My journey with making bread using levain, my own starter made with just whole wheat flour and water, started last summer and this week, my research with adjusting the amount of water and flour to mix, the length of time to let the dough sit before adding the levain, the amount of time to let it rise, how and when to shape the loaves, the amount of time to bake them in dutch ovens with the lids on and then with the lids off finally paid off.
During the week I did more research and was quite pleased with the result of the three loaves that came out of the oven. This morning’s bake for today’s Mt. Vernon Farmers Market came out the way I wanted. All it took was research, research, research. You can rely on recipes only so much. After that it is a matter of your hands learning, and you discovering what your flour, your water, your levain, your oven, your kitchen wants in order for the bread to come out the way you want it.
The sky is blue again. Sunday’s rain, which left the mimosa blossoms looking like sad, wet feathers, washed all the smoke out of the sky, and pushed it over the mountains. The birds can now see where they are flying. When I head down into the valley, I can see the San Juan islands once more, their forested peaks rising above a shimmering sea.
The one alarming thing about the rain was seeing Satan sliding along the wet pavement. In all the years we’ve lived here, I’ve never seen a snail so big. This spring is the first year I’ve even seen a snail in the garden. It was a snail no bigger than a gnat, which I crushed as soon as I saw it. Rest assured, this beast is no longer in the land of the living either. All the more reason to hope that Claire hatches the five duck eggs she is incubating. Once the ducks are grown, I will give them the whole vegetable garden to roam, where they will devour all the slugs and any snails they find.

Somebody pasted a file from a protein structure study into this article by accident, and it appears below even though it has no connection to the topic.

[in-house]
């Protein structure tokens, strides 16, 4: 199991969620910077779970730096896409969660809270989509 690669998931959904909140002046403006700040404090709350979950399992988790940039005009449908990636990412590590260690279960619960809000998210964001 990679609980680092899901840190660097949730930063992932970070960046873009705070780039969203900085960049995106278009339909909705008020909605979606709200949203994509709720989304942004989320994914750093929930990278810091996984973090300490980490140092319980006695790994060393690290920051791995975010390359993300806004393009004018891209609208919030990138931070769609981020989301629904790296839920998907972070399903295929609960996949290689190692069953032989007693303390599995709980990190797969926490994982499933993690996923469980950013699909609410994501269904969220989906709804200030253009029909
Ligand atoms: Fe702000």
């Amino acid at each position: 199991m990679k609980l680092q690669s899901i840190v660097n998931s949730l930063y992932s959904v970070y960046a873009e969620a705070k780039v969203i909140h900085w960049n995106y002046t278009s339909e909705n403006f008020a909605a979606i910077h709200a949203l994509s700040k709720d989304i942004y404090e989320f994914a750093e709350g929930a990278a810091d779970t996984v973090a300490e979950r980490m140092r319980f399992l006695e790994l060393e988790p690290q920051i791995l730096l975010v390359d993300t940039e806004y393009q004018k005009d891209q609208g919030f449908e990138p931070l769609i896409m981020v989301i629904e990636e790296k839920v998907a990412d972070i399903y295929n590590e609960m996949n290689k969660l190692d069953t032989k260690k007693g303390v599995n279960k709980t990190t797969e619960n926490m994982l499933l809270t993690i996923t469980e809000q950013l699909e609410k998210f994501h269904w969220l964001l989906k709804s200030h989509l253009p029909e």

It’s interesting how hens lay eggs with subtle differences from one day to the next. The chicks below are having a feast with the tofu I gave them. Tofu is high on their list of most desirable things to eat. Perhaps at the top of their list is watermelon. They will pick a watermelon until its rind is paper thin.
Baby cucumbers look like aliens, their little bodies covered with long spines. It’s almost hard to believe that these tiny, light green aliens will turn into dark, crisp, juicy cucumbers.
The okra are starting to bud. Their little buds look like little hands clasped in prayer. It won’t be long before I’m plucking them for market.
I’ve never made Mach Kuchen from scratch this way, by first going into the garden and harvesting poppy seeds. Collecting poppy seeds is so much fun, I’m surprised it’s legal for adults to do it.
Looking at the way poppy seed pods are shaped, somewhere there must an insect that has evolved to live in poppy seed pods. The pods are made of bug-sized chambers with little doors with roofs over the doors, keeping the chambers nice and dry. With the seed pods lifted high above the ground, they’d make great apartments for flying insects to buzz off from in the morning, and return to in the evening.
Mach Kuchen is a simple dish. You start off with poppy seeds, grind them a bit, and make a jam out of them. The usual method is to use sugar, but this time I used honey instead.